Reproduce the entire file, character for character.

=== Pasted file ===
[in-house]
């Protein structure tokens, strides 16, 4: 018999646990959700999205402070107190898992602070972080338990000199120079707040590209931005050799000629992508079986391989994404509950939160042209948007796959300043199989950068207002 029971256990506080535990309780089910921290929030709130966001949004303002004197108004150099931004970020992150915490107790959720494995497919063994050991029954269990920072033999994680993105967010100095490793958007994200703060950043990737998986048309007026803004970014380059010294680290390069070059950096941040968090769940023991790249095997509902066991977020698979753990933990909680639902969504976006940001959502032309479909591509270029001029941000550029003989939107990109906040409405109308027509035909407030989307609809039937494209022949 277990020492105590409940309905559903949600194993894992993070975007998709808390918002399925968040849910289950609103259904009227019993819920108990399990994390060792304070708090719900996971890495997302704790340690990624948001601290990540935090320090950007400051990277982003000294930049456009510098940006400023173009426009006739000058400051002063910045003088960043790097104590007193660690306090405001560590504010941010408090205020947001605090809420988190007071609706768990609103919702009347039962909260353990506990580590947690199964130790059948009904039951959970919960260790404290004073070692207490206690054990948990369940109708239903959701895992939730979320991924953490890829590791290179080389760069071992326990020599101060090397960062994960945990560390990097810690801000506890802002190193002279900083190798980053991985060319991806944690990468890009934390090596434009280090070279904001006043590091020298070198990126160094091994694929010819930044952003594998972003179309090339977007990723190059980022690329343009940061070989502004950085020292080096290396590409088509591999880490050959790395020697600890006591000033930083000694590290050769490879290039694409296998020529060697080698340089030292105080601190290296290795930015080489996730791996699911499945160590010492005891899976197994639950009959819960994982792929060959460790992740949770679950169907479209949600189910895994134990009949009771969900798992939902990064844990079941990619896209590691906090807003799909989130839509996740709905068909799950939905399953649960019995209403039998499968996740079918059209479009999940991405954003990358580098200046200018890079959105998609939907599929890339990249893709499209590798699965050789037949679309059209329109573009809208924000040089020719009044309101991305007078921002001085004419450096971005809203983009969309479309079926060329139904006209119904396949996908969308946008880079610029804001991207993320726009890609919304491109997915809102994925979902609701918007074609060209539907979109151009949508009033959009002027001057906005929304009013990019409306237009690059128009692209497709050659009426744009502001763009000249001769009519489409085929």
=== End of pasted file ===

[in-house]
């Protein structure tokens, strides 16, 4: 018999646990959700999205402070107190898992602070972080338990000199120079707040590209931005050799000629992508079986391989994404509950939160042209948007796959300043199989950068207002 029971256990506080535990309780089910921290929030709130966001949004303002004197108004150099931004970020992150915490107790959720494995497919063994050991029954269990920072033999994680993105967010100095490793958007994200703060950043990737998986048309007026803004970014380059010294680290390069070059950096941040968090769940023991790249095997509902066991977020698979753990933990909680639902969504976006940001959502032309479909591509270029001029941000550029003989939107990109906040409405109308027509035909407030989307609809039937494209022949 277990020492105590409940309905559903949600194993894992993070975007998709808390918002399925968040849910289950609103259904009227019993819920108990399990994390060792304070708090719900996971890495997302704790340690990624948001601290990540935090320090950007400051990277982003000294930049456009510098940006400023173009426009006739000058400051002063910045003088960043790097104590007193660690306090405001560590504010941010408090205020947001605090809420988190007071609706768990609103919702009347039962909260353990506990580590947690199964130790059948009904039951959970919960260790404290004073070692207490206690054990948990369940109708239903959701895992939730979320991924953490890829590791290179080389760069071992326990020599101060090397960062994960945990560390990097810690801000506890802002190193002279900083190798980053991985060319991806944690990468890009934390090596434009280090070279904001006043590091020298070198990126160094091994694929010819930044952003594998972003179309090339977007990723190059980022690329343009940061070989502004950085020292080096290396590409088509591999880490050959790395020697600890006591000033930083000694590290050769490879290039694409296998020529060697080698340089030292105080601190290296290795930015080489996730791996699911499945160590010492005891899976197994639950009959819960994982792929060959460790992740949770679950169907479209949600189910895994134990009949009771969900798992939902990064844990079941990619896209590691906090807003799909989130839509996740709905068909799950939905399953649960019995209403039998499968996740079918059209479009999940991405954003990358580098200046200018890079959105998609939907599929890339990249893709499209590798699965050789037949679309059209329109573009809208924000040089020719009044309101991305007078921002001085004419450096971005809203983009969309479309079926060329139904006209119904396949996908969308946008880079610029804001991207993320726009890609919304491109997915809102994925979902609701918007074609060209539907979109151009949508009033959009002027001057906005929304009013990019409306237009690059128009692209497709050659009426744009502001763009000249001769009519489409085929």